Despite being published later in life, she has written 5 collections of poetry, 5 novels, a collection of short stories and several stage, radio and musical plays. She was one of the founder editors of the literary journal Cyphers and established the Irish Writer’s Co-operative with Desmond Hogan and Neil Jordan and has become an influential figure in the Irish literary world without receiving the accolades of her male counterparts.
Now aged 93, Leland lives and works in Sligo and has fulfilled the literary promise that was stifled throughout her life by her sex, and consequently by her relationships and her domesticity. She is a woman who has lived by her own rules often at a time when that was not an easy or acceptable thing to do and she never let go of what she wanted to do. Leland Bardwell is a survivor. I, for one, would love to see her brought out of the shadows.
NO 683, MOTHER TO A STRANGER by LELAND BARDWELL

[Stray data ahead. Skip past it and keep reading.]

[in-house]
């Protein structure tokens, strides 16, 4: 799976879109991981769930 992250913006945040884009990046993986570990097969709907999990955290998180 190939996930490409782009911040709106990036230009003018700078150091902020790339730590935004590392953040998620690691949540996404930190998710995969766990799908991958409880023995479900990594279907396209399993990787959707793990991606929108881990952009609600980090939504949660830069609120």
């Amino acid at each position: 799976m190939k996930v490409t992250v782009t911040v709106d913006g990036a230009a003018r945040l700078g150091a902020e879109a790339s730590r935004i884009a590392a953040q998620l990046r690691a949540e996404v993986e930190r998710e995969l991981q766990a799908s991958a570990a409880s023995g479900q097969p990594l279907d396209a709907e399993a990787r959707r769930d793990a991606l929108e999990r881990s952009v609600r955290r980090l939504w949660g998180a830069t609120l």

For Reading Ireland Month, I read Bardwell’s Mother to a Stranger – a tale of a woman whose son whom she gave up for adoption gets in touch after 30 years, with devastating consequences for her marriage. As Bardwell herself gave up a child for adoption, I was interested to see how she would deal with this issue. Nan McDonald, famous concert pianist, lives with her husband Jim, an archaeologist in a small town in Ireland. They have been living the good life – no children, self-sufficient and happy in their marriage. A letter from a solicitor arrives to say that Charles, the son Nan gave up for adoption 30 years previously , a son Jim didn’t know about, wants to meet.
As each of the three try to come to terms with their new relationships, their emotions and mental well being are tested to the limit. Bardwell has a great ability to convincingly portray the mind set of her characters and then explore how a personal crises lays them bare.
When faced with being a mother, Nan finds herself unable to play piano anymore, as if she is required to reconsider who and what she is. Jim cannot accept the presence of this son and his jealousy is almost sexual as he sees the live that he and Nan have made being dissembled in front of his eyes. When Nan, Jim and Charles the son, are confronted with the history of their emotional relationships, they can no longer see what defines them as the people they were and they are faced with the need to take apart the fabrications they have built around themselves to create a new cohesion in their lives.